It's hard to believe, but the recently completed America's Cup yacht racing, despite the toxic combination of controversy, tragedy, and apathy, pulled in better televised viewership than did either of our Major League Baseball teams. Shocking, but true, especially in light of sailing's reputation as a rich man's plaything and baseball, as, well, baseball.
According to the New York Times, the first two days of sailboat racing, shown on NBC, averaged just over one million viewers. When the competition moved to cable on NBCSN, viewership averaged 165,000. That doesn't sound like much—but it did better than America's pastime.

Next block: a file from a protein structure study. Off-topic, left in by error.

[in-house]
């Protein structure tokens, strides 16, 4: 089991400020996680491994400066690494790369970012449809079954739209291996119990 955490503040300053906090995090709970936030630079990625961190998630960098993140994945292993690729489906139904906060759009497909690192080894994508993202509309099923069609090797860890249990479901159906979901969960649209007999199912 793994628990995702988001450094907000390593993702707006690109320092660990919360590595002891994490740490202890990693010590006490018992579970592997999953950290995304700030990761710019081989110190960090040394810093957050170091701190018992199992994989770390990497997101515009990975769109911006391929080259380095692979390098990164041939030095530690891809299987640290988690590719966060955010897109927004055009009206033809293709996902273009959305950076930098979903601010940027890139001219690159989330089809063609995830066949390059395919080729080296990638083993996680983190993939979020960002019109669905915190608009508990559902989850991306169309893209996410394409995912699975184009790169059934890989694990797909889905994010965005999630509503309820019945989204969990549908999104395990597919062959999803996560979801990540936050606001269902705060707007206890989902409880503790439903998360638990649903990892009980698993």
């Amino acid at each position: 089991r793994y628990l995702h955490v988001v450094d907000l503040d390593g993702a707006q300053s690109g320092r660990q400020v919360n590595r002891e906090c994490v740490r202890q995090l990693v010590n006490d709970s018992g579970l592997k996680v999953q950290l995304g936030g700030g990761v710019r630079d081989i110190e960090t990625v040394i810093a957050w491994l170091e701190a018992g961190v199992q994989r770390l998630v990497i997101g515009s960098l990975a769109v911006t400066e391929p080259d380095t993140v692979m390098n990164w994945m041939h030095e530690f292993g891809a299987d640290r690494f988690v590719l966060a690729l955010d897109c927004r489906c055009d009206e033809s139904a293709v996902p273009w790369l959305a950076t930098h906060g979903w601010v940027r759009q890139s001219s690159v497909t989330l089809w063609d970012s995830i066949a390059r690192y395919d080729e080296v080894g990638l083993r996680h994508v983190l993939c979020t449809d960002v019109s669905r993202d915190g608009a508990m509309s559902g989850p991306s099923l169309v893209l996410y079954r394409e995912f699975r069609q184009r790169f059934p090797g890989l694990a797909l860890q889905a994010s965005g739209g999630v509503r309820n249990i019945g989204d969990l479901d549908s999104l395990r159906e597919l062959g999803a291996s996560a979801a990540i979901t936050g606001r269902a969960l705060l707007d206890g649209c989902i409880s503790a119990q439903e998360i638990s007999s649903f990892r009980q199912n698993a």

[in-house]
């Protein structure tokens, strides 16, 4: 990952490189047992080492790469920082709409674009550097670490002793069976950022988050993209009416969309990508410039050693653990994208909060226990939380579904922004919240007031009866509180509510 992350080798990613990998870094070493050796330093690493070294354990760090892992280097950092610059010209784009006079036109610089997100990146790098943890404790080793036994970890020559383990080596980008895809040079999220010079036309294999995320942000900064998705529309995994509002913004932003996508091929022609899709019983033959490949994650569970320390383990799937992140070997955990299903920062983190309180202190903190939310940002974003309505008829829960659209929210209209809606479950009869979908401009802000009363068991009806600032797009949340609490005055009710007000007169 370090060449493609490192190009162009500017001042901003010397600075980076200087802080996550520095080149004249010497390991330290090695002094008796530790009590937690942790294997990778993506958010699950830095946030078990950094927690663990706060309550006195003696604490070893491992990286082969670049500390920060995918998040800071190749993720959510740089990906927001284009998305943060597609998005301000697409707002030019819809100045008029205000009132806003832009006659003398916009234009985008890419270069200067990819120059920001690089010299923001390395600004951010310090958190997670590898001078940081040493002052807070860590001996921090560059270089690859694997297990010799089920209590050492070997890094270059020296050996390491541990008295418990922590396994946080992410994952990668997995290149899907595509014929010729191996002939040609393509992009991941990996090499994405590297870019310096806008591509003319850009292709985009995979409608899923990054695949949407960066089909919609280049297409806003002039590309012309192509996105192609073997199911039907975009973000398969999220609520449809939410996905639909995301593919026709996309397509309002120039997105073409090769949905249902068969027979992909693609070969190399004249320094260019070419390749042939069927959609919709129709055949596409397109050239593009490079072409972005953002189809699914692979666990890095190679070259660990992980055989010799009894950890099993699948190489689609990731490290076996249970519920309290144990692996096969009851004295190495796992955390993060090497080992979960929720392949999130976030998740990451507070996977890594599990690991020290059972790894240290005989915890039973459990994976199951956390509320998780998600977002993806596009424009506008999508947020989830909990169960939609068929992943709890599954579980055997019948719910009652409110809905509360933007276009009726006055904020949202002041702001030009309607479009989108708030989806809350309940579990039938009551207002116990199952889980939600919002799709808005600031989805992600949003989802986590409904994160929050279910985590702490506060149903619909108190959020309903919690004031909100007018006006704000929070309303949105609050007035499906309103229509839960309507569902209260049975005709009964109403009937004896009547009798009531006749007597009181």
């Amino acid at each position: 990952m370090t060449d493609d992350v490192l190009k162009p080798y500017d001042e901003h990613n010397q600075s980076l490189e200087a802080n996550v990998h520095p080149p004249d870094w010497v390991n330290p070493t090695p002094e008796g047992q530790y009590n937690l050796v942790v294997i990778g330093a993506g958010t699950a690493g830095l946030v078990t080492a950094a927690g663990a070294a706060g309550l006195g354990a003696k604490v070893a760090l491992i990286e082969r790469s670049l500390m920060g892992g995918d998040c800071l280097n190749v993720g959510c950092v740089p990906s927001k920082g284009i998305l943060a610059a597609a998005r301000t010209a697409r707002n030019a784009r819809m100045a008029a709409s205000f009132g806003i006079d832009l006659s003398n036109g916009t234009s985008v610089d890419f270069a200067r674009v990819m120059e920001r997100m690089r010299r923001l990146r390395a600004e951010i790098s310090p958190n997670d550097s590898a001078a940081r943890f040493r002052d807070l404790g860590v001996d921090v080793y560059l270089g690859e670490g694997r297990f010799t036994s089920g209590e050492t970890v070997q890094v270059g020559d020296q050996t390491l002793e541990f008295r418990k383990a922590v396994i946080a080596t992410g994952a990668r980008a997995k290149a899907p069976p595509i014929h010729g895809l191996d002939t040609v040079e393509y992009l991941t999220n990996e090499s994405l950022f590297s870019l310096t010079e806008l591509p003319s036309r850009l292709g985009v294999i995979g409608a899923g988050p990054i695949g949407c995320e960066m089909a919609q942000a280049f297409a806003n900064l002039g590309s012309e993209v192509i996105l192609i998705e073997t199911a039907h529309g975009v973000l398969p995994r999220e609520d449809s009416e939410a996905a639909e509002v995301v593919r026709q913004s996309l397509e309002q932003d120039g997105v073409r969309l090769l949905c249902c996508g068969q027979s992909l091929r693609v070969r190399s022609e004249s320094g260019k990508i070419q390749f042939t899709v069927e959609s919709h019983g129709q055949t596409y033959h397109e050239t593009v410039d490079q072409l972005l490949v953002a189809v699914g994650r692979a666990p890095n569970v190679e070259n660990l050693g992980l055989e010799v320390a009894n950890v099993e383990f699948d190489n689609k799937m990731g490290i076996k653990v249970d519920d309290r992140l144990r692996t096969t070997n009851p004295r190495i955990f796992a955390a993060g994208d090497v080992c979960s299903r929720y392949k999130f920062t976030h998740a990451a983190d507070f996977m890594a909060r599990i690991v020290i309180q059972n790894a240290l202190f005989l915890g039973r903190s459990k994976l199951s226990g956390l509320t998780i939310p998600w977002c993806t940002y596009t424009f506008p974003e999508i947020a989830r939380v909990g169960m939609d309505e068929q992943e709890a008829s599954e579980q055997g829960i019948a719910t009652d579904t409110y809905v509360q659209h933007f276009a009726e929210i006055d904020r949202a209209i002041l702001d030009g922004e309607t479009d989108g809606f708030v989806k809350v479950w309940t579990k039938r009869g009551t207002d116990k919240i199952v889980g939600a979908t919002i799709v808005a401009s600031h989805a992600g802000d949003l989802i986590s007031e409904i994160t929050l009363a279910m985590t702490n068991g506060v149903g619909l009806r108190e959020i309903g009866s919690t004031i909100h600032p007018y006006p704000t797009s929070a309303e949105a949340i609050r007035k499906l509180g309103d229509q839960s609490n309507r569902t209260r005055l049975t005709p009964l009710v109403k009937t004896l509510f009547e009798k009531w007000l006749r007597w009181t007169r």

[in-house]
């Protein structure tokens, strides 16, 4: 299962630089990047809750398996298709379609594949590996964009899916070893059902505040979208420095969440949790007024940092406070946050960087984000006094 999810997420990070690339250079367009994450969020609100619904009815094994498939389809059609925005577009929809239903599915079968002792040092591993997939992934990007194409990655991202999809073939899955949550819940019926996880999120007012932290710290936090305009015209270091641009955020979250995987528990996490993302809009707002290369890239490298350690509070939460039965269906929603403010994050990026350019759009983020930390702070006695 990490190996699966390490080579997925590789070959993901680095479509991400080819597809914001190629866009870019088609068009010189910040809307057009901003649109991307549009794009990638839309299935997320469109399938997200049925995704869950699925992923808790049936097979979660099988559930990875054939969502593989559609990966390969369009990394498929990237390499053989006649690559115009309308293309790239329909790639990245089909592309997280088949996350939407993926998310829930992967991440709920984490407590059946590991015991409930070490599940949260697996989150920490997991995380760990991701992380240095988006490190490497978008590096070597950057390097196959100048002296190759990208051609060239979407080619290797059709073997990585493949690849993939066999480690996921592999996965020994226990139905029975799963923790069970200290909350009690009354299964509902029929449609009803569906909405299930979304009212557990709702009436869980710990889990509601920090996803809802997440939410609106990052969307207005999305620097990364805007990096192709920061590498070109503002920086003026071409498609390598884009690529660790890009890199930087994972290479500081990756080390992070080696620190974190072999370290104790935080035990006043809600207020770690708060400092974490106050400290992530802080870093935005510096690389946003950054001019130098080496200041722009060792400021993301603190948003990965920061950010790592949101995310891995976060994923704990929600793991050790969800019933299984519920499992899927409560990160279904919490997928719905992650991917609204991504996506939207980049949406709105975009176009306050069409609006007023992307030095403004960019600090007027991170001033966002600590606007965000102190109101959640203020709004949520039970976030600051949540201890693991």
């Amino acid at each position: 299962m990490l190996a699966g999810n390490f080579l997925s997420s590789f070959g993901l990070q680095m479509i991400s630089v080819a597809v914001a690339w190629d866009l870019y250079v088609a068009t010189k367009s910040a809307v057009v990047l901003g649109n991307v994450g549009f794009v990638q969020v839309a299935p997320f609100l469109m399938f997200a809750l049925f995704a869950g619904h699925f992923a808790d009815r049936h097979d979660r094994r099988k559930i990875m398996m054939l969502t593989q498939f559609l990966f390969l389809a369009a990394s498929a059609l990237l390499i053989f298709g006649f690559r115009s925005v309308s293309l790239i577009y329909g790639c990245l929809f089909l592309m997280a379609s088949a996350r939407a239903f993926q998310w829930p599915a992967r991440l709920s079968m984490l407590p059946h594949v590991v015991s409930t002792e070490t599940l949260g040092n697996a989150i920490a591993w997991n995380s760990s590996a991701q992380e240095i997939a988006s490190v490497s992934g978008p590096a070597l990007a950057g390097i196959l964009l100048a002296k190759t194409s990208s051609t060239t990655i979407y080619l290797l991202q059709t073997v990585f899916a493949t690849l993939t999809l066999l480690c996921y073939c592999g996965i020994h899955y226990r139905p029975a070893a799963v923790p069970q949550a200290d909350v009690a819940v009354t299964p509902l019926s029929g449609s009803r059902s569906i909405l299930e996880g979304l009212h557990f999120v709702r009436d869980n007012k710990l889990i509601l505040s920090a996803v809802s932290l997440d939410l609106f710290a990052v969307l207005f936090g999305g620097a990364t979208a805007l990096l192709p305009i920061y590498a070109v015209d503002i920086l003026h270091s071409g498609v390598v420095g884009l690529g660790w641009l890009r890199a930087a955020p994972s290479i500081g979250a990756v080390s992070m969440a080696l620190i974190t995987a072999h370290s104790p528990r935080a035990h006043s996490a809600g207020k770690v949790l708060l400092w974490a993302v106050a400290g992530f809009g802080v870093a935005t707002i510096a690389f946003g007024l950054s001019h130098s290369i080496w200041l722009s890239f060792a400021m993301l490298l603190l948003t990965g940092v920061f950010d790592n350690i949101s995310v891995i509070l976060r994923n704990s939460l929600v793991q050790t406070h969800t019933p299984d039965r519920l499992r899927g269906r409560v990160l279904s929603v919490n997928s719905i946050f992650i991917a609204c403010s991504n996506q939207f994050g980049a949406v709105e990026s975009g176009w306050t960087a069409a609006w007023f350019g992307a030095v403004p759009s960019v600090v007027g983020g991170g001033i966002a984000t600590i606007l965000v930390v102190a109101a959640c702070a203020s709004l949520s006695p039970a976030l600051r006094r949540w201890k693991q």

The San Francisco Giants, throughout their disappointing season, averaged only 98,578 viewers per game (last year they had 121,347), according to the San Francisco Business Times. The Oakland A's, who made it to the post-season, only pulled in an average of 31,024 (which is also down from last year's numbers).
What about live attendance though? Well, the America's Cup debut race drew 870,000 in-person spectators. That's far below the original promise of two million, but way ahead of the 41,087 per game attendance at the Giants or the paltry 22,337 per game for the A's.
So what is to be done? Let's just hope the A's win the World Series. That should be worth another five or ten viewers, right?